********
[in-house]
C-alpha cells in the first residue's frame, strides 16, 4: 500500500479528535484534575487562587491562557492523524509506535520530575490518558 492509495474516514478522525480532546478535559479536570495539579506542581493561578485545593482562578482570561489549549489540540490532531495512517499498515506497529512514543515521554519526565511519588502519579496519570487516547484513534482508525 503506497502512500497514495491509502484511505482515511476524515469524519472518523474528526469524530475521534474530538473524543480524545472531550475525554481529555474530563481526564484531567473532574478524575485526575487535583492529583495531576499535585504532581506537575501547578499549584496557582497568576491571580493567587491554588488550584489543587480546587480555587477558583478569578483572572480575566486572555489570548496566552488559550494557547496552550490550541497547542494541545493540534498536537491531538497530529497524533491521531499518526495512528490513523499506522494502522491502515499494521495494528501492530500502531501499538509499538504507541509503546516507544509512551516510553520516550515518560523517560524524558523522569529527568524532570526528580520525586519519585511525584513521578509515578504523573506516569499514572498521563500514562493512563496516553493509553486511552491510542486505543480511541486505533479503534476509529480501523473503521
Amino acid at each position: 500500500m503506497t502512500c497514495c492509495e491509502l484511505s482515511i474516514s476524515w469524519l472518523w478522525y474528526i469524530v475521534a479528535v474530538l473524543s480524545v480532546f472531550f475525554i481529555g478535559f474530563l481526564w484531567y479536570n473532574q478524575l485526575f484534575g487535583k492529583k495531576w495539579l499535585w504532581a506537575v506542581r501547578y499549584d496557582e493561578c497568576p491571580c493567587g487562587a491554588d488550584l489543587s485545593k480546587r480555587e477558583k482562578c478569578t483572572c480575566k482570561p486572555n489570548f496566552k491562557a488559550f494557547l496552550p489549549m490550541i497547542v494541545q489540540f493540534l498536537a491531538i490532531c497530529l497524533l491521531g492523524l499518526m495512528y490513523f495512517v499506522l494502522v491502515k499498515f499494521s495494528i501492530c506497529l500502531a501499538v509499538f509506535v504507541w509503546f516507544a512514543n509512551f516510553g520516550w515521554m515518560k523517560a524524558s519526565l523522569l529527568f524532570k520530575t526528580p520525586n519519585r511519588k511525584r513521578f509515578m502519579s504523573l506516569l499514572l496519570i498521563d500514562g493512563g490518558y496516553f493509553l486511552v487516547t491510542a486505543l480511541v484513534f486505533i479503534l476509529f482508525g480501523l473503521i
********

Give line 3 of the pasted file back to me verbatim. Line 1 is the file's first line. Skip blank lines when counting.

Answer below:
Amino acid at each position: 500500500m503506497t502512500c497514495c492509495e491509502l484511505s482515511i474516514s476524515w469524519l472518523w478522525y474528526i469524530v475521534a479528535v474530538l473524543s480524545v480532546f472531550f475525554i481529555g478535559f474530563l481526564w484531567y479536570n473532574q478524575l485526575f484534575g487535583k492529583k495531576w495539579l499535585w504532581a506537575v506542581r501547578y499549584d496557582e493561578c497568576p491571580c493567587g487562587a491554588d488550584l489543587s485545593k480546587r480555587e477558583k482562578c478569578t483572572c480575566k482570561p486572555n489570548f496566552k491562557a488559550f494557547l496552550p489549549m490550541i497547542v494541545q489540540f493540534l498536537a491531538i490532531c497530529l497524533l491521531g492523524l499518526m495512528y490513523f495512517v499506522l494502522v491502515k499498515f499494521s495494528i501492530c506497529l500502531a501499538v509499538f509506535v504507541w509503546f516507544a512514543n509512551f516510553g520516550w515521554m515518560k523517560a524524558s519526565l523522569l529527568f524532570k520530575t526528580p520525586n519519585r511519588k511525584r513521578f509515578m502519579s504523573l506516569l499514572l496519570i498521563d500514562g493512563g490518558y496516553f493509553l486511552v487516547t491510542a486505543l480511541v484513534f486505533i479503534l476509529f482508525g480501523l473503521i